A noted human-rights expert who is serving as the State Department's top lawyer issued an unusually full-throated public defense of drone missile attacks on terrorists.
Harold Koh left his position as dean of Yale Law School to become State Department legal adviser when Barack Obama took office. As an academic, he had harshly criticized Bush administration policies on intelligence issues.
But in a speech Thursday to the American Society of International Law, Koh vigorously defended the legality of CIA drone missile strikes against targets in Pakistan, which were begun under President Bush and have now become a prominent part of the Obama administration's antiterror efforts.
In his speech, Koh didn't talk about any specific operations. But he defended the government's use of drones to kill alleged terrorists. It was, he said, the "considered view of this administration ... that targeting practices, including lethal operations conducted with the use of unmanned aerial vehicles, comply with all applicable law, including the laws of war."
He continued: "As recent events have shown, Al Qaeda has not abandoned its intent to attack the United States, and indeed continues to attack us. Thus, in this ongoing armed conflict, the United States has the authority under international law, and the responsibility to its citizens, to use force, including lethal force, to defend itself, including by targeting persons such as high-level Al Qaeda leaders who are planning attacks."
Koh went on to outline the rules by which targets for drone operations are chosen. He said two important "principles" guide administration officials: "distinction" and "proportionality."
"Distinction," he said, means a strike must be limited to military targets; civilians or their property "shall not be the object" of any attack. "Proportionality," he said, means that no attack should be launched that is expected to cause "excessive" damage or loss of live to civilians or their property, in comparison to the "direct military advantage anticipated."
Koh also responded to critics who have questioned the legality of such attacks under international law. "[S]ome have suggested that the very use of targeting a particular leader of an enemy force in an armed conflict must violate the laws of war. But individuals who are part of such an armed group are belligerent and, therefore, lawful targets under international law ... [S]ome have challenged the very use of advanced weapons systems, such as unmanned aerial vehicles, for lethal operations. But the rules that govern targeting do not turn on the type of weapon system involved, and there is no prohibition under the laws of war on the use of technologically advanced weapons systems in armed conflict—such as pilotless aircraft or so-called smart bombs—so long as they are employed in conformity with applicable laws of war."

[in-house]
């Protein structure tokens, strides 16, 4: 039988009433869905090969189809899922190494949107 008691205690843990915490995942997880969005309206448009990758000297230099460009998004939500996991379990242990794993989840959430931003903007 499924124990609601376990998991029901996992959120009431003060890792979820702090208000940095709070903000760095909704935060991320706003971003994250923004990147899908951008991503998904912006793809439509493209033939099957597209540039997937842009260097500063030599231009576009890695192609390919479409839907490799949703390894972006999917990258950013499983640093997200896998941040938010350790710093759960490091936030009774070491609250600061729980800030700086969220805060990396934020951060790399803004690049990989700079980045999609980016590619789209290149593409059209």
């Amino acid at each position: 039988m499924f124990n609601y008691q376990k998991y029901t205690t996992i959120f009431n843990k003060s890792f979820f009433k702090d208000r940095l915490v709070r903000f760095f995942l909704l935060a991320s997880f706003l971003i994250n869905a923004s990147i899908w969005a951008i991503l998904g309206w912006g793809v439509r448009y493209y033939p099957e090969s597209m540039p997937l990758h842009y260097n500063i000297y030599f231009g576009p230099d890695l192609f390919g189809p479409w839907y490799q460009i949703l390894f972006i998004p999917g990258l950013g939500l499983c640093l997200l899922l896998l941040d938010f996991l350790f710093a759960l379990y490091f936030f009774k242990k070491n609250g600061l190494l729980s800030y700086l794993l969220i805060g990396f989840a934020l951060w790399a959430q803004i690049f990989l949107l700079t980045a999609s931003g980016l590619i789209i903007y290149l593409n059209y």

Koh continued: "[S]ome have argued that the use of lethal force against specific individuals fails to provide adequate process and thus constitutes unlawful extrajudicial killing. But a state that is engaged in armed conflict or in legitimate self-defense is not required to provide targets with legal process before the state may use lethal force."
He also addressed the issue of whether the drone attacks violate U.S. laws banning assassinations, asserting flatly that "under domestic law, the use of lawful weapons systems—consistent with the applicable laws of war—for precision targeting of specific high-level belligerent leaders when acting in self-defense or during an armed conflict is not unlawful, and hence does not constitute ‘assassination.'"
Obama administration officials had been hinting for some time that a public defense of the drone strikes—which by most accounts have increased in intensity since Barack Obama became president—would be forthcoming. (Koh himself softened the ground for his speech in an interview with National Journal last week.) National security officials say that Obama has been supportive of the drone-attack program since he received his first secret briefings about it after winning the Democratic presidential nomination.